Page last updated at 18:57 GMT, Thursday, 29 January 2009

Bloomsbury house history search

A girl walks through an entrance to the walled garden at Charleston
Visitors are taken by Charleston's colour and creativity, Mr McKenzie said

People's memories of a house in Sussex that became home to London's Bloomsbury Set are being sought in a bid to fill in gaps in its history.

Charleston, near Lewes, was home to artist Vanessa Bell - the sister of the writer Virginia Woolf.

The trust that owns it wants to hear from people who remember the house and its residents in the 1960s and 1970s.

Trust director Colin McKenzie said: "It could be someone who came up the garden path and talked to the housekeeper."

He said: "We want to get a flavour of what life was like, and there's very little evidence, apart from people's memories, of that period. There was very little written down."

Summer house

The Bell family rented the property from the Firle Estate, which was an "incredibly tolerant landlord", allowing them to decorate the walls, doors and furniture and design the garden.

"It's one of those places you come to as a child and you're taken by the colour and exuberance, by the creativity," Mr McKenzie said.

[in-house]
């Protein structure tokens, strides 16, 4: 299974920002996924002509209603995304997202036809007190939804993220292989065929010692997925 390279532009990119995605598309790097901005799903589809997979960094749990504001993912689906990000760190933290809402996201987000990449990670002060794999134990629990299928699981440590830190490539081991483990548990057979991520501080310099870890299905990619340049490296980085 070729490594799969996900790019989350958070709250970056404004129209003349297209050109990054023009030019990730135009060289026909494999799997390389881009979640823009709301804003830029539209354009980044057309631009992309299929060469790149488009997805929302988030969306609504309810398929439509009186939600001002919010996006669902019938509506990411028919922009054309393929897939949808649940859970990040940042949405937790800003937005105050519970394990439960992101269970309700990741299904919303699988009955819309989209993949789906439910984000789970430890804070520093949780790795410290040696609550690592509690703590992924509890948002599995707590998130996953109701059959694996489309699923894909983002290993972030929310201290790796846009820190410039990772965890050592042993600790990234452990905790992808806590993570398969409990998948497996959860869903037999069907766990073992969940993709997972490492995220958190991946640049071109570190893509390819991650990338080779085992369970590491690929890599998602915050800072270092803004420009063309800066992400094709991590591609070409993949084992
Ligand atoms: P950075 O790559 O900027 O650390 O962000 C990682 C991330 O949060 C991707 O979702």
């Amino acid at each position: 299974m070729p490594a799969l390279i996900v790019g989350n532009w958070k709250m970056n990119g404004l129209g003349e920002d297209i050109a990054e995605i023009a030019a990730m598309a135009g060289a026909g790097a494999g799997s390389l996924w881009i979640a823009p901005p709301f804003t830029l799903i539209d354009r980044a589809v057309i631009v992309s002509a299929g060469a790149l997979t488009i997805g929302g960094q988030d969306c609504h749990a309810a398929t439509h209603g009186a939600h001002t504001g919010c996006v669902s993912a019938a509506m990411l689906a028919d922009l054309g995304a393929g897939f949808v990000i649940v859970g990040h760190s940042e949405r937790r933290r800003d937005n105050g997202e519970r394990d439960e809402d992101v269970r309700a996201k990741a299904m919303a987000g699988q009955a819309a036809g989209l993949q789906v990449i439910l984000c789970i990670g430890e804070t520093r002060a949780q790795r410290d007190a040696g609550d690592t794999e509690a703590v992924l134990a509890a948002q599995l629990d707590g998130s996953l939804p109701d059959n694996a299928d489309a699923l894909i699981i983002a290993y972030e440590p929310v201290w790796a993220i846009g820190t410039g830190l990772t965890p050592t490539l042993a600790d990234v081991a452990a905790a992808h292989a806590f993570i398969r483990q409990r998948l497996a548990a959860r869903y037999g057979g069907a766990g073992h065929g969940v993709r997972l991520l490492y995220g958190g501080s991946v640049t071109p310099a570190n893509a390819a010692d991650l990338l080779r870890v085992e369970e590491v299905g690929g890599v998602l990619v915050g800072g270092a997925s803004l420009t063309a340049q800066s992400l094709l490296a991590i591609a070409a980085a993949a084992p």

He added: "I think there's a lot that's been written and said about Bloomsbury in the past that has divided opinion, but in terms of the house itself it's a very positive experience that most people take away."

The history of the house from first half of the 20th century is well-documented

In 1916, Vanessa Bell moved to Charleston and lived there with her husband Clive Bell, two children, Quentin and Julian, their friend, Duncan Grant, and his partner, writer David Garnet.

Intellectuals who regularly stayed there included the economist John Maynard Keynes.

The group lived in the house through two world wars, and used it as a summer and weekend country house during the 20s and 30s.

Until the 1960s it was one of the few places where people could be open about their sexuality and feel free to express themselves, Mr McKenzie said.

People who want to share their memories of Charleston have been asked to contact the charity.

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